These things happen in Asia, too. I recall a man storming into a bank in Hong Kong's Kowloon district to announce he was robbing it. In a typical Hong Kong reaction, staff explained that they were far too busy to be robbed and ignored him. When police arrived, he complained to them about the poor service.
In Holland earlier this year, a masked man entered a bar and leveled a gun at people inside. Too busy drinking and chatting, they ignored him. The whole thing is on YouTube, including the deflated robber's sad exit.
Moral of these tales: You need PERSONALITY to be a robber. It's not for everyone.
On a different topic, a reader asked me what I thought of Indian politician Ghamalu Chaudhary, who canvasses for votes while sitting on the back of a bull. I think it's a brilliant idea. Every time his rivals accuse him of anything, he can reply: "You know what I think your allegations are a load of?" And the bull can answer the question with a memorable visual display from its rear end.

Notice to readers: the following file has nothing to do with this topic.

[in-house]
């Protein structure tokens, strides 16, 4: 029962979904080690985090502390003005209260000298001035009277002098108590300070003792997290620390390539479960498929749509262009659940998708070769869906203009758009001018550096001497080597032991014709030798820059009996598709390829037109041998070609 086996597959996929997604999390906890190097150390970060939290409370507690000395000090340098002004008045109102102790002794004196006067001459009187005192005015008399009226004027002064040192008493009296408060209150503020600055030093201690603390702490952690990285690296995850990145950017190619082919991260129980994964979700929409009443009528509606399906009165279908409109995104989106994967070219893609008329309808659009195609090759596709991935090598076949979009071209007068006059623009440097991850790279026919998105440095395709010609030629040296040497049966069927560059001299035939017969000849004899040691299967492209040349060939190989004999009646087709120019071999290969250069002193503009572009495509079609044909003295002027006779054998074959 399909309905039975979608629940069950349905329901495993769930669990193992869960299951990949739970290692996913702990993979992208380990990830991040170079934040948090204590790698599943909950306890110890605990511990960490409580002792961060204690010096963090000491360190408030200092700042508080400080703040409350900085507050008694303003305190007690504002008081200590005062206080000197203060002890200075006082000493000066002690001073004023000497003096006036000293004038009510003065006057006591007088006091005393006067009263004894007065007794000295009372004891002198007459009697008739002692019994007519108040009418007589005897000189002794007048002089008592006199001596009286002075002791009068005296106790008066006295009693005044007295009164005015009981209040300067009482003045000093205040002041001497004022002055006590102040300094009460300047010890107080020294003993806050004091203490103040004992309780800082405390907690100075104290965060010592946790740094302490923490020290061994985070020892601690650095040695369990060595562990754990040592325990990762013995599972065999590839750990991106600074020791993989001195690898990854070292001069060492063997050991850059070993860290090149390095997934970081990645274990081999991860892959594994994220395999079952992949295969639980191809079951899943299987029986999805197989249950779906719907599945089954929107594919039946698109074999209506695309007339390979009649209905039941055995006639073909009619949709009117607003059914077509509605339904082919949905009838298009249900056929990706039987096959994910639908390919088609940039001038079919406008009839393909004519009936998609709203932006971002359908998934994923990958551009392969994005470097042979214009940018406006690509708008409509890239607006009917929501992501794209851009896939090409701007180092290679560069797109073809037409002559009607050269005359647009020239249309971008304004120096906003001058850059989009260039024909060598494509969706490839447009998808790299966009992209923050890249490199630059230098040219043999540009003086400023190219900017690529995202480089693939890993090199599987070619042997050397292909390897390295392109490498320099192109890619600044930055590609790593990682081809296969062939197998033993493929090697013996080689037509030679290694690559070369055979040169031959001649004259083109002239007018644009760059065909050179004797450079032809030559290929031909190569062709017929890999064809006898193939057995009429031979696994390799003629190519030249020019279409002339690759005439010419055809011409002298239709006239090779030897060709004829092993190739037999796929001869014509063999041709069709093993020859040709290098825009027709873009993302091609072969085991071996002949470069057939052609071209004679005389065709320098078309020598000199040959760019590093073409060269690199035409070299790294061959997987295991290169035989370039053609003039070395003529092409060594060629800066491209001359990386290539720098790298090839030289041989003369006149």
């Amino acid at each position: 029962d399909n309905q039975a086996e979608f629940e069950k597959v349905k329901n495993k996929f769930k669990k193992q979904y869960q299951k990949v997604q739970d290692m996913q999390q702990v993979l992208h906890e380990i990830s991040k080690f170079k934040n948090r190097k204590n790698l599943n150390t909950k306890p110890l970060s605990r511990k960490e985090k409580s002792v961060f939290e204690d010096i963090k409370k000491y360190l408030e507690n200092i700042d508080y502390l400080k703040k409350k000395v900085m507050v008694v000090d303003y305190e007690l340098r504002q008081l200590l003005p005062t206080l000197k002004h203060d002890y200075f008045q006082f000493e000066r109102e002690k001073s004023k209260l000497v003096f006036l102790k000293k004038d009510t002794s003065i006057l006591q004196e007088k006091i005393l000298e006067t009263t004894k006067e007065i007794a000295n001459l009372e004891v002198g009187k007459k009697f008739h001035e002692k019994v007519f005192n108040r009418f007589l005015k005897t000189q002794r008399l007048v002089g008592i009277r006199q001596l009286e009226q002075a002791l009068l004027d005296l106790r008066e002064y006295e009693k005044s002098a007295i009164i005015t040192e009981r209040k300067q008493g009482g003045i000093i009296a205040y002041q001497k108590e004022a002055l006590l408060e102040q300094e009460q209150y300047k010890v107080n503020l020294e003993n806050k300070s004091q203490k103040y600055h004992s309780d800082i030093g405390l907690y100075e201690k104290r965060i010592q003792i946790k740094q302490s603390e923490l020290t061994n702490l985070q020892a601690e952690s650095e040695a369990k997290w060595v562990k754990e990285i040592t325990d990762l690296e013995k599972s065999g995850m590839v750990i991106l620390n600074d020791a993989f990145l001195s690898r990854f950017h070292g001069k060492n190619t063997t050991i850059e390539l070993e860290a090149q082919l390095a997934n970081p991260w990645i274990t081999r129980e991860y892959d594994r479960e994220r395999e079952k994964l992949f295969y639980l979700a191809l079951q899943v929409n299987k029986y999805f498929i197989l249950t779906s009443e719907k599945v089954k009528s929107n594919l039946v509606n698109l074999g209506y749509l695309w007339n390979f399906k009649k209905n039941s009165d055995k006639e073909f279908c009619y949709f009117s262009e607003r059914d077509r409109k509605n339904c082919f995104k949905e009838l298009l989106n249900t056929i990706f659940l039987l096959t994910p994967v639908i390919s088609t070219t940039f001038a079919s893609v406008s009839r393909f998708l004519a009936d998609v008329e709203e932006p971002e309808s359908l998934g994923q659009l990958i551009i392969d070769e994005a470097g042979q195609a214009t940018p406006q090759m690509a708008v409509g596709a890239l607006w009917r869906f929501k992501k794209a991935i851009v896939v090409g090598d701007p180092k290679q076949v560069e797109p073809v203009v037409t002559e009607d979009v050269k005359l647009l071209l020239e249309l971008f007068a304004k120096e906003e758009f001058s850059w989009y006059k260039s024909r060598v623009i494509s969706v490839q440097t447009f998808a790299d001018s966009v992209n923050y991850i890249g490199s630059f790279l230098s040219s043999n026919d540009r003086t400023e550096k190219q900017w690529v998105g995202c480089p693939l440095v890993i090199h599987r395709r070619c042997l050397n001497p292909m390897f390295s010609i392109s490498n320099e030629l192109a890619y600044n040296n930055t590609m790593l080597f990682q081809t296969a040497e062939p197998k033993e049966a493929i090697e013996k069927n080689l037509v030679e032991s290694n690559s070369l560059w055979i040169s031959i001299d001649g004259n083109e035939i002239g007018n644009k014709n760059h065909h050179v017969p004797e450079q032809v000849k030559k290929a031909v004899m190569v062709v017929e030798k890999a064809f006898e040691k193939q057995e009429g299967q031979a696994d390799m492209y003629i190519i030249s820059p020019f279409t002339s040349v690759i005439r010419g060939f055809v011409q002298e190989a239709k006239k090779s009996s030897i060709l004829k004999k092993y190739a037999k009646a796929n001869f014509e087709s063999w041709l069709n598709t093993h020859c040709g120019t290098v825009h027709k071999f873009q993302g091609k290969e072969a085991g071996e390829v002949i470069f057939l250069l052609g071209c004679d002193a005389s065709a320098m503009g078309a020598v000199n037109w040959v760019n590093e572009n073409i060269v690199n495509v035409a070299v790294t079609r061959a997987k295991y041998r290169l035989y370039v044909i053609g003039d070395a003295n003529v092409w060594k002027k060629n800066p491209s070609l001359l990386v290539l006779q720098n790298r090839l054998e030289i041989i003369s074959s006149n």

Seafood-eating people in Japan are opposing the campaign to give human rights to dolphins by arguing that "tiny, simple" brains are too small to be classified as fully human. Viewers of "Bigg Boss" should not take this personally.
In business news, police investigating a batch of US Treasury Bonds found in an Italian counterfeiting den said the huge stacks of bills were "entirely worthless". So, just like the real ones, then.
From summer onwards, perfume counters around the world have been selling a new scent: bottled "Eau de New York Yankees". And it's for women. Have you ever been to the men's locker room at a sports facility? Just roll around in a pig sty, ladies: it'll be cheaper and you'll smell better.
This columnist, travelling in Europe over the past couple of weeks, noticed that Asians are significantly shorter than most people from that region. Most embarrassingly, I met quite a few Dutch people (Holland has the world's tallest population), and found I was the same height as their children.